“I have no problem being black and disabled – it adds value to me.”

Black disabled activist Katouche wears many hats: singer, content creator and graduate. We speak to her about her life, activism and future plans. Read on for more! 


Katouche Goll is confident that her race and disability add value to her life. The 23-year-old graduated in 2019 with a first class honours degree in history from the prestigious SOAS, University of London, and since then has worked to raise awareness of the issues facing black disabled people. 

Katouche was born with Cerebral Palsy and she is determined to lead as full a life as she can and to promote positive images for black disabled people. “I have no problems being black and disabled. I feel it adds value to me, it’s part of human life,” she said.

At SOAS, formerly called the School of Oriental and African Studies, Katouche studied African, Middle Eastern and South Asian history. “I really enjoyed my time there. I felt so lucky to learn so much about the world people don’t usually get the chance to hear about because it’s considered niche. I like to carry that across all the work that I do. There’s a need to go outside people’s own personal paradise.”

Getting a Scheme car 

Since her childhood Katouche’s parents have had a Motability Scheme car on her behalf, as named drivers. But Katouche is really excited about getting her next Scheme car, which she will be able to drive herself, and has in fact already chosen the make and model she likes best. 

“I went to an assessment centre and had a whizz around the car park and one or two roundabouts. I really enjoyed it. It was exhilarating. I’m determined to have that skill and that independence. I won’t let anything get in the way of me doing this. The assessment gave me a real feel of what it’s like to drive. 

“I’ve already chosen the car I want – a Kia Stonic, an SUV style car. It has lots of character and it’s quite a big car – big vehicle small girl! It looks like a mini jeep. And the newer version works with the adaptations I need – the push pull and break accelerator and no foot pedals.”


Find out more about driving with adaptations in this article.


Katouche’s work and goals

Katouche is looking for a career in PR and has interned at the BBC and also featured on a Radio 1 Xtra programme about people with disabilities. She sings in a band called Imminent which played gigs before the pandemic. Katouche also creates online content and is involved in helping to raise the visibility of black disabled people.

The lockdown has helped Katouche with her work. “The work enriches my life and the pandemic and lockdown gave me a focus. I managed to find something I can get involved with. It’s quite challenging but this work has made a difference to my everyday life. It’s been an important learning curve as I find out about other people’s experiences. I felt isolated before but meeting young people like me and learning from them has been hugely beneficial as well as enjoyable.”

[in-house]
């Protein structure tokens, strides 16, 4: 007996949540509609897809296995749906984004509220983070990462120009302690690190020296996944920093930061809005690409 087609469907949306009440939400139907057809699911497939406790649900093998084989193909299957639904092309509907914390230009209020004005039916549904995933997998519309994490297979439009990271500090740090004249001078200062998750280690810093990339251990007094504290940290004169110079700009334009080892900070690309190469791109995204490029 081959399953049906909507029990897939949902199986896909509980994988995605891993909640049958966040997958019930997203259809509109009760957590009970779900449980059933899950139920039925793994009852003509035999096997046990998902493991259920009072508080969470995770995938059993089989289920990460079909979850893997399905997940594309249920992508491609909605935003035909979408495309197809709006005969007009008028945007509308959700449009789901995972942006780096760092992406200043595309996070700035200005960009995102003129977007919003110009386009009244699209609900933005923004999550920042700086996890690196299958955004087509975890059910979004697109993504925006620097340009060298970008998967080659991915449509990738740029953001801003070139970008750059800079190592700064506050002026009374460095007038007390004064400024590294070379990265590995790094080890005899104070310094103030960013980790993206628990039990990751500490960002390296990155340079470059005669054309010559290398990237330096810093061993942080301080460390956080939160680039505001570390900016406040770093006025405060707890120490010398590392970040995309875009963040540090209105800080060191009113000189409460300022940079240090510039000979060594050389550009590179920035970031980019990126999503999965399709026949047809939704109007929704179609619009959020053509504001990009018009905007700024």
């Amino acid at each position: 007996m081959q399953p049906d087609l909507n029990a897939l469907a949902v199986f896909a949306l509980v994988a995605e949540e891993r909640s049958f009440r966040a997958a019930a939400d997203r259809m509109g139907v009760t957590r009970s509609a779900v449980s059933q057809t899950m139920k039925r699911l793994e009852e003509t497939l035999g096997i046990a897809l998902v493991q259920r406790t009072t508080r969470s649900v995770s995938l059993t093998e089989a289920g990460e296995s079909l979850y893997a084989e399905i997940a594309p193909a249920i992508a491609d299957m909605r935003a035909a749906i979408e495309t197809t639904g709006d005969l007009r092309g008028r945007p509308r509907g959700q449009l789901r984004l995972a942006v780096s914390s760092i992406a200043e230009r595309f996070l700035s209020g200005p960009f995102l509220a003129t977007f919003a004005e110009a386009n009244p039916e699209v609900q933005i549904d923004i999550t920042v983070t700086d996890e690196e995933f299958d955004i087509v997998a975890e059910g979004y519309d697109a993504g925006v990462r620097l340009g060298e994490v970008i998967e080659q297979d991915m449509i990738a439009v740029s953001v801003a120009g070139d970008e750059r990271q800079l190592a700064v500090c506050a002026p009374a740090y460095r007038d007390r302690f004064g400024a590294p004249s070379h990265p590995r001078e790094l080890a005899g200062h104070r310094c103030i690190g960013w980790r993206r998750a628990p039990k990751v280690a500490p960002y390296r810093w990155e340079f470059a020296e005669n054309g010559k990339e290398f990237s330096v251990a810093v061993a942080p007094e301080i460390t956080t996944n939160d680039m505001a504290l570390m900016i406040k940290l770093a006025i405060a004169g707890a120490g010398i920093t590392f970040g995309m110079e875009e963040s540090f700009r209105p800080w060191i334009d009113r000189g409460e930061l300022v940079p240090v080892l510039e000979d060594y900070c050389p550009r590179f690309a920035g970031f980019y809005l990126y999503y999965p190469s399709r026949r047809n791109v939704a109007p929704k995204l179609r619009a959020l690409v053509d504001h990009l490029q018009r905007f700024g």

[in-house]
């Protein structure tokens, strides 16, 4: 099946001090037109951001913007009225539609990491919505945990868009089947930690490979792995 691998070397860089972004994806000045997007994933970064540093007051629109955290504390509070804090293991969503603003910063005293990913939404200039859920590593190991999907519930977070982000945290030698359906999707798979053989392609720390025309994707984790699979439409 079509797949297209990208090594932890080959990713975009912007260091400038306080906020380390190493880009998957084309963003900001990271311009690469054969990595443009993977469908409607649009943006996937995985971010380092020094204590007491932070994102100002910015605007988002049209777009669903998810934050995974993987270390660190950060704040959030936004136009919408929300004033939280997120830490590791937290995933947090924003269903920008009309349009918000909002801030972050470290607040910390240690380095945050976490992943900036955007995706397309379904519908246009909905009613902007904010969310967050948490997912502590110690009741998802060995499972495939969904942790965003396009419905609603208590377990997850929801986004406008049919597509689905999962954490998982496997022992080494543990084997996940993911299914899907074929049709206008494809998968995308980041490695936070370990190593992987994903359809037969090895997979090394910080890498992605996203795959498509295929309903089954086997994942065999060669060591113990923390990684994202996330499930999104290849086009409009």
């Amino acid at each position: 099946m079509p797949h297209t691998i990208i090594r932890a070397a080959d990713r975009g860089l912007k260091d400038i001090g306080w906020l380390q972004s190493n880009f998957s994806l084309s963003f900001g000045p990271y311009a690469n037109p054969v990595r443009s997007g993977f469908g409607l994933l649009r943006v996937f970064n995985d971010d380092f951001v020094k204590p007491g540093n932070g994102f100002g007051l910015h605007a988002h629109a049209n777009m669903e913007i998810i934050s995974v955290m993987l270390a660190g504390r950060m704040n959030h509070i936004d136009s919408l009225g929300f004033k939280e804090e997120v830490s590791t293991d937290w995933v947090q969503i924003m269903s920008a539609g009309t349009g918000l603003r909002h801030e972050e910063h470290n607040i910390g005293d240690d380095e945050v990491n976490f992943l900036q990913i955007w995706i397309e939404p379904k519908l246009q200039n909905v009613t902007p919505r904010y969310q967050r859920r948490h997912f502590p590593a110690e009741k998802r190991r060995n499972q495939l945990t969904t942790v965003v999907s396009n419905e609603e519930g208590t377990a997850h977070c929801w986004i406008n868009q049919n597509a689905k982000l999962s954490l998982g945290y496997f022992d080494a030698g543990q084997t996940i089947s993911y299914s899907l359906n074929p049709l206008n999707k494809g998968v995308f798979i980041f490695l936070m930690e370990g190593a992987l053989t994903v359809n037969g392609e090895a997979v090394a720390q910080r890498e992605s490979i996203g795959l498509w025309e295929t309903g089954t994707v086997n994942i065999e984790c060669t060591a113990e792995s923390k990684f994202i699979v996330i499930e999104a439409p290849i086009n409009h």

Katouche doesn’t think of her work just in the context of being disabled. “It’s more to do with helping to break down barriers in society. My creative outlets give me a chance to overcome these barriers and help other young disabled people to as well.

“So as well as using my own experiences to increase awareness I am at the same time learning about other people’s experiences and that’s very rewarding.”

Katouche chairs a Disabled Black Lives Matter group which promotes inclusive education and awareness of the intersectionality within the disabled experience. 

“What I want to see is the social model being put into practice and for people to understand the importance of removing barriers. I want the disability movement to lean in and take responsibility for making sure there are opportunities for black disabled people to be part of the movement. I want to lead and teach.” 

“People seem to think you can be black or disabled but you can’t be both! So I am representing something many people find hard to imagine.”

We can all learn from this says Katouche. “Nobody benefits form a narrow perception of what’s normal. The mainstream consensus leaves out most people in the world. And limits our experience if you fall outside of that. “

“I love learning and sharing what I’ve learned so like to share with as many people as possible. I love writing about it and help to create a greater awareness. I want more people to know how it feels to be black and disabled. I feel I am assisting in that and I’m very happy about it. I’ve had a lot of positive feedback and support. Helped more people to have these opportunities and that makes me feel enriched. I’m helping people to learn about experiences different from their own.”

About the Motability Scheme

If you care for someone who is in receipt of a higher rate mobility allowance, you may not be aware that the Motability Scheme’s worry-free mobility package is designed to help.

The Motability Scheme supports families in staying mobile by offering a unique, all-inclusive leasing package for brand new cars from all the major manufacturers. If you care for a child or someone who doesn’t drive, you can be added as a named driver instead. And as well as standard cars from a range of manufacturers, cars with adaptationsWheelchair Accessible Vehiclesscooters and powered wheelchairs are available too.

If you’d like to find out more about the Scheme, request an information pack below and we’ll send you all the information that you need to make the right choice.

Request Scheme information

Related articles

Gem Turner’s road to freedom with the Motability Scheme

Driving with Cerebral Palsy

My Motability Scheme journey: Driving with adaptations

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